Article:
After participating in the Oklahoma Senate Page Program for four days, I have a new respect for politicians and people who enjoy exercise.
Having walked up and down, and up and down, and up and down countless flights of stairs, I was able to confirm my theory that working out just isn't for me.
The other 10 junior and senior pages and I arrived downtown at the Courtyard Marriott Hotel on a Sunday evening. After my parents and I got a briefing from our chaperon about what the week would entail — and constant reminders that my clothes must be conservative — I was able to go up to my room and meet the girl I would be living with for the next 96 hours of my life.
Luckily, Sarah and I got along great. She was the perfect roommate.
After my parents helped me get settled in, they wished me luck, knowing that I would not be able to use my phone that much.
There were only four rules that we absolutely had to follow.
1. Stay with the group.
2. Do not go in anyone else's room besides your own.
3. Keep your hands to yourself.
4. Be in your room by 10 p.m.
The pages were advised to be asleep by 10:30 p.m. so we could get eight hours of sleep to be well rested for the 12-hour workdays.
Of course, being the difficult girls we are, Sarah and I didn't go to sleep until after midnight each night. By the last day, there wasn't a word to describe how tired we were. We were past the point of exhaustion.
Each morning, the pages met for breakfast and headed for the state Capitol. Most days didn't go as planned, and we would leave the hotel at 7:45 a.m. — the time we were supposed to check in for work. We just couldn't get enough of the breakfast buffet.
Our day as Senate pages consisted mostly of running errands back and forth between senators, delivering committee packets and sitting in on committee meetings.
I had the opportunity to attend the General Government, Judiciary and Energy committees.
A majority of the time I just sat there, but occasionally I would refill the water pitchers. My favorite part of the day was when session began.
Each of the pages was assigned a specific spot and had to perform certain duties. A page could be assigned on the floor to attend to senators' needs, outside the chamber taking messages from lobbyists or simply staying in the Senate lobby running errands.
The worst job of all was senate roll call.
Lucky me, I got it twice.
The job consisted of walking up and down a hallway where the senators' offices are, yelling “Senate roll call!” until all of the senators are in the chamber.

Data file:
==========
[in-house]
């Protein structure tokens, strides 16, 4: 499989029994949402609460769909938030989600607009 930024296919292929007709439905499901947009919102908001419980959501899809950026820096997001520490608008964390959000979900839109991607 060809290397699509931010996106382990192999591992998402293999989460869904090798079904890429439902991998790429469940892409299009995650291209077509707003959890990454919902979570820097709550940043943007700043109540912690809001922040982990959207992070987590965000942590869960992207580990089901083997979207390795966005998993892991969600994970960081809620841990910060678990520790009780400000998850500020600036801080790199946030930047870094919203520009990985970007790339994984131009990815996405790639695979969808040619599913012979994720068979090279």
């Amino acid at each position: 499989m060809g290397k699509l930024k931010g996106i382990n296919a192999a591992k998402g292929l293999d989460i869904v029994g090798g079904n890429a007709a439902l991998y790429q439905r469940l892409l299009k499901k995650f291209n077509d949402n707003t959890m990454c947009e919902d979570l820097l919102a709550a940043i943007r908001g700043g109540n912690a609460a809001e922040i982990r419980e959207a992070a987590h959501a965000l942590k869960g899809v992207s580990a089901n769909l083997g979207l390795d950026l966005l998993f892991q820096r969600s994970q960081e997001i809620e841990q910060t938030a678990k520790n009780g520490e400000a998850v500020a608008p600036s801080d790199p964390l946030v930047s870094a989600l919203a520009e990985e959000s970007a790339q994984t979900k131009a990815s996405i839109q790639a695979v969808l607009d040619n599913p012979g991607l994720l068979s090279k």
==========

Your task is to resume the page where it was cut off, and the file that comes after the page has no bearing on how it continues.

During this time, which usually lasted about 15 minutes, an annoying bell rang. However, it provided me with a good rhythm to yell to. I attempted to make the best of the embarrassing situation.
I was teased countless times by lobbyists and passing senators who would say “Senate what?” or “I can't hear you that well. Can you say it louder?”
The best night out of the entire experience for me when we had Senate Pageville, a mock session.
The day before the event, we were presented with four bills. Four pages were authors of the bills, one page was the majority floor leader and another page was the presiding officer.
I served as the author of Senate Bill 63, which was about head injuries. That night I researched the topic, prepared my argument and thought of any questions or debate that might be thrown at me.
My bill passed by a landslide with 10 ayes and only one nay.
When we presented our bills, some arguments got heated. But we were mostly tired from power-walking back and forth across the Capitol for 12 hours.
The night before the last day, I couldn't sleep. Even though I only spent a few days with the other pages, we became a family.
On the van ride back to the hotel, everyone exchanged phone numbers so we could stay in touch.
When I saw my dad already waiting for me upon our arrival my heart dropped into my stomach.
As I watched the hotel fade away, I realized exactly how much the week had taught me, not only about the stressful job politicians have to go through, but about myself and what I wanted to do in my future.
I have always planned on majoring in journalism and political science and then attending law school. Having talked with senators about their lives and what they accomplished in their years as college students, I left the program with a passion to do my best.